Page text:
How Much Electricity Does an Air Purifier Use?

Are you concerned about how much electricity an air purifier uses?

An air purifier can be a great way to improve indoor air quality. Maybe you are looking to buy one, or you bought one recently and want to know how much electricity it uses. My article below will answer this question and tell you how to save electricity.

As with any household appliance, the main thing to look for to determine how much electricity it consumes is the wattage; then, you need to consider how long it is used. The wattage of an air purifier typically ranges between 8W and 130W, costing roughly $1.50 to $12.50 if run continuously for one month. It might not be much unless you use it very often.

Air Purifiers

Air purifiers come in various types, sizes, and shapes and are used for different amounts of time. For this reason, it is impossible to give an exact electricity consumption figure that will be the same for every air purifier.

You will need to check your air purifier for certain information (see the next section) and your electricity bill if you want to know how much it costs.

How Much Electricity Does an Air Purifier Use?

To calculate exactly how much electricity your air purifier consumes, find or work out the following:

  • The wattage rating of the air purifier
  • The average number of hours you use the air purifier each day
  • The total number of days the air purifier is used during the billing period (usually one month)
  • The rate of electricity charged (per kW)

Generally, the lower the wattage of the air purifier, the less electricity it will use, and the higher the wattage, the more it will use. But, we will also determine the cost of the electricity it uses below. Once you have the above four pieces of information, use the calculation below to work out how much your air purifier will cost during the billing period:

Wattage / 1000 X Number of Hours Used X Number of Days Consumed X Electricity Rate.

If you use the air purifier for a different number of hours each day or only on some days, you can ignore the number of hours and days in the above calculation and multiply instead by the total number of hours used during the month.

Low Wattage Air Purifiers

Air purifiers typically use between 8W and 130W, costing roughly $0.50 to $12.50 if run continuously for one month. Even in standby mode, they may use up to 1.5-2W (typically around 0.2W). Energy-efficient air purifiers are designed to consume less power, while older air purifiers tend to have higher wattage ratings.

Here are some low-wattage air purifiers that consume no more than 50W:

  • Coway Airmega AP-1512HH (15W)
  • Xiaomi MI Air Purifier 3H (38W)
  • Hathspace HSP001 (40W)
  • Levolt Core 300 (45W)
  • Rabbit Air Minus A2 (48W)
  • Okaysou AirMax 8L (50W)

Note: There are many more low-wattage air purifiers out there as well. We have only provided a small selection.

If the air purifier consumes more than the above, especially those that consume more than 130W, you may notice the difference in your electricity bill. Among the highest electricity-consuming air purifiers you might want to avoid are IQ Air Health Pro Plus (215W) and Dyson HP04 (up to 600W).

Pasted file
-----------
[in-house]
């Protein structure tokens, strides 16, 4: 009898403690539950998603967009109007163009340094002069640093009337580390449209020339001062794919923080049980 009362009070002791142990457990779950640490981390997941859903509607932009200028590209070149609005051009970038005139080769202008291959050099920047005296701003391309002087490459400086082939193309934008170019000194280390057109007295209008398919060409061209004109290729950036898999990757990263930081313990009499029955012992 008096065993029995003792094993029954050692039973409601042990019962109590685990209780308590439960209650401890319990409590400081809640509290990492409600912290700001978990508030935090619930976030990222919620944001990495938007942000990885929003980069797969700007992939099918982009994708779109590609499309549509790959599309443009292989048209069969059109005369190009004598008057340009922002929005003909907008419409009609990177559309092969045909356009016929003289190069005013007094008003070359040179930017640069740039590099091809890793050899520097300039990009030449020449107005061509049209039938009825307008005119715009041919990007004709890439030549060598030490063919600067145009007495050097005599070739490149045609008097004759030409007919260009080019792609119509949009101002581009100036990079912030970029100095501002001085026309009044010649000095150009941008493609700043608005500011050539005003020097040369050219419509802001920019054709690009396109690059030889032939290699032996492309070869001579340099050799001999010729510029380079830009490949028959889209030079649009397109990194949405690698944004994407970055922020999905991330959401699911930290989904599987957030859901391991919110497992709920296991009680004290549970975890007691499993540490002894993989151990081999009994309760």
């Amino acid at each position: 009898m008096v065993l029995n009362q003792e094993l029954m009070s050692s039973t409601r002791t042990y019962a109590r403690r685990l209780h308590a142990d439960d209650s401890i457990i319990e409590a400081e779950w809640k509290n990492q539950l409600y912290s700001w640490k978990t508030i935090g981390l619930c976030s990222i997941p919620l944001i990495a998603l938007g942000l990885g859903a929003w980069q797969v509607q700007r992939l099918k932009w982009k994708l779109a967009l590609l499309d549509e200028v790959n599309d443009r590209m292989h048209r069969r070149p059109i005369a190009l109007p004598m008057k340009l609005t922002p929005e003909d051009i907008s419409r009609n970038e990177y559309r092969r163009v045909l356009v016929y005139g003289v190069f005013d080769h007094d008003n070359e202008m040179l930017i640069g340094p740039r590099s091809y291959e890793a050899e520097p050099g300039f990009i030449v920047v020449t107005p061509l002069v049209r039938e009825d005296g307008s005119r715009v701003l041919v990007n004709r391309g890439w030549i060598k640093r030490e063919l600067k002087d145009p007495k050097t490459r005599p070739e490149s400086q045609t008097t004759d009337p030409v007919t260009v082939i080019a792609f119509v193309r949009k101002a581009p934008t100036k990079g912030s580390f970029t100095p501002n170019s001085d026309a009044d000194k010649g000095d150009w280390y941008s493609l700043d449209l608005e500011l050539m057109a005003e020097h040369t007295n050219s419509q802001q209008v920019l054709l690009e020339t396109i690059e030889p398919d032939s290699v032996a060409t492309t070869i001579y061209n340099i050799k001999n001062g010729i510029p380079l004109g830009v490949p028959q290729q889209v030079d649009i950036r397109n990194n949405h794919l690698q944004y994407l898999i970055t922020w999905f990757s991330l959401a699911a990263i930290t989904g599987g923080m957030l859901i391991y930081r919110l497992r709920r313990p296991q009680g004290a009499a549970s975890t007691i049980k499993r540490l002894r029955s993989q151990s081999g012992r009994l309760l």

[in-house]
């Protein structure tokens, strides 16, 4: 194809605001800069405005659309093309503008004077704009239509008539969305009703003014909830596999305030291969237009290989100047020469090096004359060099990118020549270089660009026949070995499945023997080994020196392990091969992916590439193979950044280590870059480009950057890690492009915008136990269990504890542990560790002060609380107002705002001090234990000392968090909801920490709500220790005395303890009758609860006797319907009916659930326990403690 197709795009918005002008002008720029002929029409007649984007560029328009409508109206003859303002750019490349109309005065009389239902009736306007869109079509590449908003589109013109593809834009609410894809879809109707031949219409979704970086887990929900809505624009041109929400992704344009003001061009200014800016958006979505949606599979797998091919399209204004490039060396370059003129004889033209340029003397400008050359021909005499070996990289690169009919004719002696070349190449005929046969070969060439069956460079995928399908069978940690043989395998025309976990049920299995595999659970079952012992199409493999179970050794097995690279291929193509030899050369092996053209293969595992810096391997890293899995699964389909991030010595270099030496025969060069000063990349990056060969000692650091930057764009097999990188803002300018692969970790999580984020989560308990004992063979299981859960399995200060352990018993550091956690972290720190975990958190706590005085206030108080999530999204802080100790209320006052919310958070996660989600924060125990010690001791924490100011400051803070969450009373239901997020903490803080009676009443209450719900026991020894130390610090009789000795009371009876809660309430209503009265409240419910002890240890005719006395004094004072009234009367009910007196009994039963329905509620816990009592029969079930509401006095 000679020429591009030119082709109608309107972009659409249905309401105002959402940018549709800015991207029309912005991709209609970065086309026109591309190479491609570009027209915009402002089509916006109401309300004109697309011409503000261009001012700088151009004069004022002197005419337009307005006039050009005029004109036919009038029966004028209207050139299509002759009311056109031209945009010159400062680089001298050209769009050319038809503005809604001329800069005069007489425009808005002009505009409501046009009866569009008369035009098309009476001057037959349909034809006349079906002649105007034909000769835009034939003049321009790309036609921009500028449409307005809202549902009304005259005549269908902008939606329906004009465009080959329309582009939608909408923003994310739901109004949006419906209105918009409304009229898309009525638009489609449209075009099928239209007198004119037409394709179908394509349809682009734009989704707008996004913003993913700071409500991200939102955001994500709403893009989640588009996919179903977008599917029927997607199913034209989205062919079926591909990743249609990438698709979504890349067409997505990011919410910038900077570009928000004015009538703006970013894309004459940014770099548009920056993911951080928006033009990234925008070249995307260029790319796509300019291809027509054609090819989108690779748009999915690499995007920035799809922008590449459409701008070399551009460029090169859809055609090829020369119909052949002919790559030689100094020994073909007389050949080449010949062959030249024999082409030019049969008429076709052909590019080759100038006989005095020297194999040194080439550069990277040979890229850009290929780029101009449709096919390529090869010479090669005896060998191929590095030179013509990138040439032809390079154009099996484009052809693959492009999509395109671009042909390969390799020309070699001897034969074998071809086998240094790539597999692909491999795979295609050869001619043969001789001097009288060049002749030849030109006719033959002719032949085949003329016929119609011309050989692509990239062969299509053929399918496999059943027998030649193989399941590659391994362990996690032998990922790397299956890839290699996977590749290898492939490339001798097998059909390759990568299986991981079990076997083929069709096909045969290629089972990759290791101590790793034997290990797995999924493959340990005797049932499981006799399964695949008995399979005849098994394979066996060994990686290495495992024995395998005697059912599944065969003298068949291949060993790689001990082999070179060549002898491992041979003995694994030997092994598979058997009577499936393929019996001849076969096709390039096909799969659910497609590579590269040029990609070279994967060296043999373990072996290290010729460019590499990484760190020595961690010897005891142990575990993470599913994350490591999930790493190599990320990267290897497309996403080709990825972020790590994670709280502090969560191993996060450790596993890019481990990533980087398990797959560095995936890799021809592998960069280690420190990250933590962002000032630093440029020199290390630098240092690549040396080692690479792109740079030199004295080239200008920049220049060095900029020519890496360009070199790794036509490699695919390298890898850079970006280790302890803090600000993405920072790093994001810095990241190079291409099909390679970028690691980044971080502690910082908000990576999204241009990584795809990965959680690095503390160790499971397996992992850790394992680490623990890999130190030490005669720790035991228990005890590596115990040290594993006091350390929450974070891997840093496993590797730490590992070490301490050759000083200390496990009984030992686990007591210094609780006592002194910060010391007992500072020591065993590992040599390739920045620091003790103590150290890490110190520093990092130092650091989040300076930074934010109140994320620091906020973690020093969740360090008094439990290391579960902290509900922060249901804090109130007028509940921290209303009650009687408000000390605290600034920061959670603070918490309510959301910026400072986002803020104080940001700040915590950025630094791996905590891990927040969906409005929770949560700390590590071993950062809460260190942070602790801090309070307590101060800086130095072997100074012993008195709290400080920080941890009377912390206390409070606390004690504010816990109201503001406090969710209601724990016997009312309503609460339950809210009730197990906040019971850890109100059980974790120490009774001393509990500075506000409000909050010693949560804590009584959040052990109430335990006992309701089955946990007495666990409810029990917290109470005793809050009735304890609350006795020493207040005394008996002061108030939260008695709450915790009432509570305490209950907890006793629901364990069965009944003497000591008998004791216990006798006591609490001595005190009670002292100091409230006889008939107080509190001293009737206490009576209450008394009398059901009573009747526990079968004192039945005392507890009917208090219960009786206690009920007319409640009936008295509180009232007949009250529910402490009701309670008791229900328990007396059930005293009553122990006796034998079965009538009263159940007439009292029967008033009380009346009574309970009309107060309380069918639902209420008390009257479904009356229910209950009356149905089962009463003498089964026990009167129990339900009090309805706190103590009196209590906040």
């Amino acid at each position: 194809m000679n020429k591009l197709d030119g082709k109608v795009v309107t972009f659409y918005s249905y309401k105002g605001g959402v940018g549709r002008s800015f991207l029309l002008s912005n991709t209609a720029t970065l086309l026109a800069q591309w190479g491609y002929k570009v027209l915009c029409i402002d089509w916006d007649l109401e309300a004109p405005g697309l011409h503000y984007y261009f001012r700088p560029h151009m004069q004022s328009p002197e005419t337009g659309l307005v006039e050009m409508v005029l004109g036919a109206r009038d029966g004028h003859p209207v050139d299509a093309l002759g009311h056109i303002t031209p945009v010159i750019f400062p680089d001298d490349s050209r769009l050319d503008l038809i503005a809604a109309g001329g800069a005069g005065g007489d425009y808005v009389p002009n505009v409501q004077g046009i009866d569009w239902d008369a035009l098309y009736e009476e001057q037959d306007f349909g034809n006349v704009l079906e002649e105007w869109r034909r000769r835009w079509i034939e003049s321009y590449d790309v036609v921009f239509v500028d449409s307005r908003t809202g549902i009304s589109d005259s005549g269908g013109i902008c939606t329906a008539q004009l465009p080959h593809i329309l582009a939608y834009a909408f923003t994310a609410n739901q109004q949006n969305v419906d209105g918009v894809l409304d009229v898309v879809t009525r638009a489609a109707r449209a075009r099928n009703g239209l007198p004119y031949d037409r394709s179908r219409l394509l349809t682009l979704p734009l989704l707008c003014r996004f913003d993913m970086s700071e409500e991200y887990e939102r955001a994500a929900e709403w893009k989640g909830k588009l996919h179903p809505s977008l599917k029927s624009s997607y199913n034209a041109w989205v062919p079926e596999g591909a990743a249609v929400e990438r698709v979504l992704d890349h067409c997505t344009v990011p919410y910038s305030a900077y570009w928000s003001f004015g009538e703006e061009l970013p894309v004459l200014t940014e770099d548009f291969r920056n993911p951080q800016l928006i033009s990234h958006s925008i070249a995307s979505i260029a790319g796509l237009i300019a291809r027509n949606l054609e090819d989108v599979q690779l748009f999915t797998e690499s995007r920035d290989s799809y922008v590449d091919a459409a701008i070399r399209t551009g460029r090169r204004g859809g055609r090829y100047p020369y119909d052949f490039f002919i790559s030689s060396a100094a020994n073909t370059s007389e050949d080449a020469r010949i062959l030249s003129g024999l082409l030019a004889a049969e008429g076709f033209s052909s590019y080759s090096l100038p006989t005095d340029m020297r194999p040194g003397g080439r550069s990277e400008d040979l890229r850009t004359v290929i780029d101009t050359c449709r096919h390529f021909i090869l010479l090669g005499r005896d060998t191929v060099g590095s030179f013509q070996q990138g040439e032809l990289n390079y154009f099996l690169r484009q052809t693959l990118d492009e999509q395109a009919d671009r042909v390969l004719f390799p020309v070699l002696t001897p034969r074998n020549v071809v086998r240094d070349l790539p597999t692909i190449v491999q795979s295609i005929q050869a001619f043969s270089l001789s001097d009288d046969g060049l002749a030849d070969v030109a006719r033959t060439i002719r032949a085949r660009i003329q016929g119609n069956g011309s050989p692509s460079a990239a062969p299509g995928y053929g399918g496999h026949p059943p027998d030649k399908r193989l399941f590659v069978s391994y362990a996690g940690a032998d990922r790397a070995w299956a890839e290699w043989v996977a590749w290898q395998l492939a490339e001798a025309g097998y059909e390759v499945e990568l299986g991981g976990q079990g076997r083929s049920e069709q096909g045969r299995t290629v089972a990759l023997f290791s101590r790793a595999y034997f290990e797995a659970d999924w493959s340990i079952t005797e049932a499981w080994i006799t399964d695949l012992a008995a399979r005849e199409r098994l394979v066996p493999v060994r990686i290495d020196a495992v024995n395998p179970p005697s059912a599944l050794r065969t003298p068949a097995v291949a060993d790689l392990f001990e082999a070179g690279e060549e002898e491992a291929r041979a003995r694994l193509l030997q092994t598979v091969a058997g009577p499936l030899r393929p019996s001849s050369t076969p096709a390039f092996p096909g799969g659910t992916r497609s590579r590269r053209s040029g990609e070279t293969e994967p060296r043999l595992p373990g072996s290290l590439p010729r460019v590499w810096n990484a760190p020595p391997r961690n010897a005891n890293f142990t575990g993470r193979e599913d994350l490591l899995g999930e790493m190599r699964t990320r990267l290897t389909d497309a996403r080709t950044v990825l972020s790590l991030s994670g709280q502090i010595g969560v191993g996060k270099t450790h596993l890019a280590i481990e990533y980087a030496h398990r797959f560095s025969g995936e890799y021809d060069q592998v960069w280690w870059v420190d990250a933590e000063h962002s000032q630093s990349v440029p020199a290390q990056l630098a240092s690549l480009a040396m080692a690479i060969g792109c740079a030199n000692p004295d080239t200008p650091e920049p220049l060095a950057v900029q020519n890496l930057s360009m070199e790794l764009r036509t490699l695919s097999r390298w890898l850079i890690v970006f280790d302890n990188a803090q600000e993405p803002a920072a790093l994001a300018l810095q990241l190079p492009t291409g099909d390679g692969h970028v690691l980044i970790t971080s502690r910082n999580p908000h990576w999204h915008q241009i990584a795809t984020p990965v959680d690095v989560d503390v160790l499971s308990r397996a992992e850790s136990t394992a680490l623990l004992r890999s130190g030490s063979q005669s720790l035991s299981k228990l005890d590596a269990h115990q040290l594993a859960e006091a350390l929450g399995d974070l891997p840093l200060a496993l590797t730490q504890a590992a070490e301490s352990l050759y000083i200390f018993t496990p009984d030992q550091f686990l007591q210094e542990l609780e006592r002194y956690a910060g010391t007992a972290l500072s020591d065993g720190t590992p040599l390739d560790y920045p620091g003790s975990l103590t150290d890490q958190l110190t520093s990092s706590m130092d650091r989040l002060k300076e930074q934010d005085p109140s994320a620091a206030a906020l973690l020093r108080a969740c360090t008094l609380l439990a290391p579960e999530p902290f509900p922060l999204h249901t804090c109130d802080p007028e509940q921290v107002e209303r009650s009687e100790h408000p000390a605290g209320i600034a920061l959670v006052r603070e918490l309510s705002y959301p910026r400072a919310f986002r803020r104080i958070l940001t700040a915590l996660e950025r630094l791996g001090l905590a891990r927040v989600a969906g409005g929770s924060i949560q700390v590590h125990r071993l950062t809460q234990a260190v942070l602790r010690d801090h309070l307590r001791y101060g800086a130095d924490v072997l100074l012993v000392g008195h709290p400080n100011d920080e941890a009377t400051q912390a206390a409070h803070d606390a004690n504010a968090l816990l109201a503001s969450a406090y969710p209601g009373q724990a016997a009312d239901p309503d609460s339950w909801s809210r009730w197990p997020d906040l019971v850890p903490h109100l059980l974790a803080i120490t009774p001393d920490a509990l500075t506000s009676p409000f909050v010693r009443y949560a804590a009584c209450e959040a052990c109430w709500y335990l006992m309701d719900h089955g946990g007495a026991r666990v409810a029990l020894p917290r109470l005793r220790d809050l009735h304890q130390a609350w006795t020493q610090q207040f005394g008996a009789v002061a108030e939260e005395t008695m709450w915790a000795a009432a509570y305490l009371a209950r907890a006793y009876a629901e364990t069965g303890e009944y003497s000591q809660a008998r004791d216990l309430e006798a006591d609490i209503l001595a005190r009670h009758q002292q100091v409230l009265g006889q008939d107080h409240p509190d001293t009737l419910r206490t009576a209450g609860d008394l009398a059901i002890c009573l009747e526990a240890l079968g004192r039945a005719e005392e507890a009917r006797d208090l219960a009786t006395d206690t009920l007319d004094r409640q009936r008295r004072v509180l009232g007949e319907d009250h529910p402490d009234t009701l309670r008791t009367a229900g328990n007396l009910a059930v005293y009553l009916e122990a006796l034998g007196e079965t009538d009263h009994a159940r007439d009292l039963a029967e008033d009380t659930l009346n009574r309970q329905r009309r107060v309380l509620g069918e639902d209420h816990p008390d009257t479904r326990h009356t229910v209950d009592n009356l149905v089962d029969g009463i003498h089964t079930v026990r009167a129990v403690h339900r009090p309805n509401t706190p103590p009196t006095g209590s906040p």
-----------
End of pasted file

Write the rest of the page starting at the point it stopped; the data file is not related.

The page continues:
Other Considerations

Wattage is not the only consideration when buying an air purifier.

The same brand can have more than one model. Always check the wattage, not the brand. Also, a low-wattage air purifier may mean you will have to compromise on quality and features.

A better approach could be to strike the right balance between saving electricity by buying an energy-efficient air purifier and having acceptable quality and desirable features. Also, a higher wattage rating may be necessary for an air purifier to be powerful enough to cover the area in which you use or will use it.

If electricity consumption is not a concern, consider things like appearance, quality, features, parts availability, service, etc. instead.

Saving Electricity When Using an Air Purifier

To save on the electricity used by an air purifier, you can do several things:

  • Buy an energy-efficient or energy-star-certified air purifier model.
  • Use the air purifier for a limited number of hours instead of letting it run all day.
  • Turn the air purifier’s fan setting to a slower setting.
  • Replace the air filter regularly, so the air purifier does not have to overwork.
  • Turn the air purifier off instead of leaving it on standby for long periods.

energy star rating
Look for energy-efficient/star models.

Wrapping Up

The main determinants to know how much electricity your air purifier uses are its wattage rating and how long you use it. We also showed you how to calculate the exact cost of electricity and ways to save electricity when using an air purifier. If you want one, we advise buying an energy-efficient model, but also consider other things like quality and the features you might need.

Take a look at some of our related articles below.

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About Sam Orlovsky

b1d87d2ee85af3e51479df87928bdc88?s=90&d=mm&r=gCertifications: B.E.E.
Education: University Of Denver - Electric Engineering
Lives In: Denver Colorado

Electrical engineering is my passion, and I’ve been in the industry for over 20 years. This gives me a unique ability to give you expert home improvement and DIY recommendations. I’m not only an electrician, but I also like machinery and anything to do with carpentry. One of my career paths started as a general handyman, so I also have a lot of experience with home improvement I love to share.

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